Be your personal advocate and never look back.

We cannot wait on others. Each time we halt, we become a roadblock to each other and to the students we serve.

Be bold enough to try and be relentless enough to try it again and again.

The results will not always be picture perfect, but you can never improve if you are not courageous enough to take the first step.

 

Go forth and be awesome,

Continue Reading

Self-Care in the Digital Age

We are surrounded, and drowning, under a sea of devices to make our lives more efficient.

But, what people do not talk about is the lasting effects that excessive usage of technology can have on a person without proactive and swift decisions to have a healthy mind and body, from the inside-out. ISTE’s standards also recognize the how overuse of tech can impact one’s mental, physical, and emotional health and one’s digital identity.

Recently, I have been reading “Sleep Smarter” by Shawn Stevenson, and it is a game-changer. Great sleep is more than just aiming for 8 hours; What you do during the day will directly impact your sleep or lack thereof.

In the digital world that we live in, we must actively be leading kids and ourselves to practice self-care.

I have been doing research on how extensive use of digital screens causes eye fatigue and strain while interfering with your sleep and circadian rhythms. Only decreasing the brightness of your screen will not solve the problem. Blue and white light work together to cause interferences with your brain that can directly affect your well-being during the day, and your sleep at night.

Here are some tips to live by:

Blue Light

Download a “Blue Light” app or extension on your phone, computer, and tablet to reduce eye fatigue and strain; Search “blue light” in either your Google Play or Apple store to find results. But not all apps are equal- try them out and see what gives you the most positive results. I love “BlueLight Filter” from Android and “Screen Shader” for your Chromebook or computer.

After downloading, you can click the icon on your toolbar and either mask a day or nightshade depending on the time of day. The screen will turn a different color with a mask of pink/salmon (or other colors of your choice). If you take a screenshot, your screenshot will also have the colored mask for some apps. You can also temporarily turn off the shade function for zero interference- I do this easily on “Screen Shader” with just one click.

Body Mechanics

  • Position keyboard directly in front of your body.
  • Adjust keyboard and height, so shoulders are relaxed, and elbows are slightly open.
  • Keep neck and jaw in a neutral and relaxed position.
  • Adjust the screen rather than adjusting your neck as you work.
  • Look away from your screen periodically and get up and move!
  • Push your body to the back part of your chair and adjust the height of the chair (if applicable).
  • Aim to be one arm’s length away from your screen.
  • Stretch and flex hands, fingers, and wrists throughout the day.

Go Outside

Take a walk and spend more time outside. A quick 15-minute walk can do wonders for your health paired with the joy that sunlight can bring to your brain. Getting proper daylight during the day also helps you sleep better at night. If the weather hinders you from being outside, keep the blinds open if you have windows.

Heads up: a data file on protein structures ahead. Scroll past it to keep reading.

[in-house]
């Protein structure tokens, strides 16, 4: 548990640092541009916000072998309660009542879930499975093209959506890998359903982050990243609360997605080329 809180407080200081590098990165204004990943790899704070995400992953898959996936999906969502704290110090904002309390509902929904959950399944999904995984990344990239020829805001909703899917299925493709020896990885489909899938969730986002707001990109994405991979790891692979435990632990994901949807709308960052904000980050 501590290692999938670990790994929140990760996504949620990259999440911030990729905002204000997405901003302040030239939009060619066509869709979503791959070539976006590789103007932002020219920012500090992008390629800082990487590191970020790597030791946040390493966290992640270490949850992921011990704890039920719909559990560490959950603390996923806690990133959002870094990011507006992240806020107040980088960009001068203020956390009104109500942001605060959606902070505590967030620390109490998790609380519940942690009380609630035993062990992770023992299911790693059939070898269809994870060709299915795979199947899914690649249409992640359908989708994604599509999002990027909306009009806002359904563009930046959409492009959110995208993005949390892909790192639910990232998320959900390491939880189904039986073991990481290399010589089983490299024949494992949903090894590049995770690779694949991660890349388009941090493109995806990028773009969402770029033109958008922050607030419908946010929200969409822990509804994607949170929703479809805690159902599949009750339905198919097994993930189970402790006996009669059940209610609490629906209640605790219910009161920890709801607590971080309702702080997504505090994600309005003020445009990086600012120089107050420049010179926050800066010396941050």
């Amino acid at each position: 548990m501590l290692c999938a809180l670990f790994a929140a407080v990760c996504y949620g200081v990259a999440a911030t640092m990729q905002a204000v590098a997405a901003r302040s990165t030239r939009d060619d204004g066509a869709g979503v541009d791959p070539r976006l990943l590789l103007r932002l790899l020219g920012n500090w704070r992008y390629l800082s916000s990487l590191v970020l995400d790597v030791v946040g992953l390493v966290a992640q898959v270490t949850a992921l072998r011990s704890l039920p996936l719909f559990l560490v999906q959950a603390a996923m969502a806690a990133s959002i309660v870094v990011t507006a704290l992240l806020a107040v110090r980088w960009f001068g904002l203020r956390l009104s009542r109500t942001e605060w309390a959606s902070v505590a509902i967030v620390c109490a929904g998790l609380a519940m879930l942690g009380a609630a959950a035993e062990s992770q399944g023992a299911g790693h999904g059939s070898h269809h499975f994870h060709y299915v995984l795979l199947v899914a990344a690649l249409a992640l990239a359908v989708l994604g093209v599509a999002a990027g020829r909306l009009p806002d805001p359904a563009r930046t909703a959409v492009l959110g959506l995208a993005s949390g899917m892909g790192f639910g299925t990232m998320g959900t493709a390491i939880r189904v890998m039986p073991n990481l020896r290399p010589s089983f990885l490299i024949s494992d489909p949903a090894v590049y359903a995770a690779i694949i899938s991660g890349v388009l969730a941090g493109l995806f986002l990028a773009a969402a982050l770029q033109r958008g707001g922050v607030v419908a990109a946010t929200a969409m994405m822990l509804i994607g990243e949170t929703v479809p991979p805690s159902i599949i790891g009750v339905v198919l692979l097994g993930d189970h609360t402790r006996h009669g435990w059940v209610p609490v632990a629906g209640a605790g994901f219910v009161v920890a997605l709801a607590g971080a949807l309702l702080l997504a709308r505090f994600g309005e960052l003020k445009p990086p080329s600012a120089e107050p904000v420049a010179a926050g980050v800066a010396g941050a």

Sleep

We continue to work harder and sleep less, which equates to feeling run down and making more mistakes throughout the work and school day. Do your best to put devices away 90 minutes before bed time. If you cannot do this, use one of the “Blue Light” extensions during your time on the device to limit interference with circadian sleep rhythms.

 

During the past few weeks of staying true to these tips, I have noticed gains in my posture, sleep patterns, and overall well-being during the day. I encourage you to practice self-care and to give a few of these tips a try as well. Once you try it and see results- teach your students, colleagues, and beyond! Although we love technology, we have to train ourselves to love our bodies and health even more!

Continue Reading

Build a Collaborative Culture by Asking for Help

The title of this post is incredibly misleading; There is much more that goes into building a collaborative culture than simply asking for help. But, I must admit that asking for help is a meaningful start. Although I strive to serve others in all I do, I also have come to understand that we must be willing to ask for help first before others feel comfortable reaching out to us.

Many of us hear metaphors that include:

– Life is a “give and take.”
– “You give before you get.”
– “You must sow the seed before you reap the harvest.”

Although these sayings have meaningful intentions, after years of hearing “always give first,” you begin to feel guilty when asking for even the tiniest assistance. Furthermore, sometimes we even feel weak or inferior if we ask for help; As if one person can somehow know all of the answers to life. We cannot do it alone; We need each other.

I have found that by asking others for genuine guidance, you start to heighten the comfort level between you and your peers. Giving to others can include providing others with resources, suggestions, time, effort, and your heart. It can even be established by asking a question to gather feedback, like, “What would you do in this circumstance?” or “I see that you are really successful with _________, do you have any tips that you could share?”

By asking for help, you can also show interest in another person. In addition, you can build a culture where people conclude that “If he/she feels comfortable asking for help, I am going to feel at ease asking him/her for help next time.”

Everyone deserves to feel heard and it all begins with us.

It may sound over-sentimental, but try asking a colleague a question that you may not usually talk to, or pick their brain for essential insight that could improve your teaching practice. You will be astonished to see how new friendships can build and how your school culture may launch to the next level with the beginnings of one small act.

Continue Reading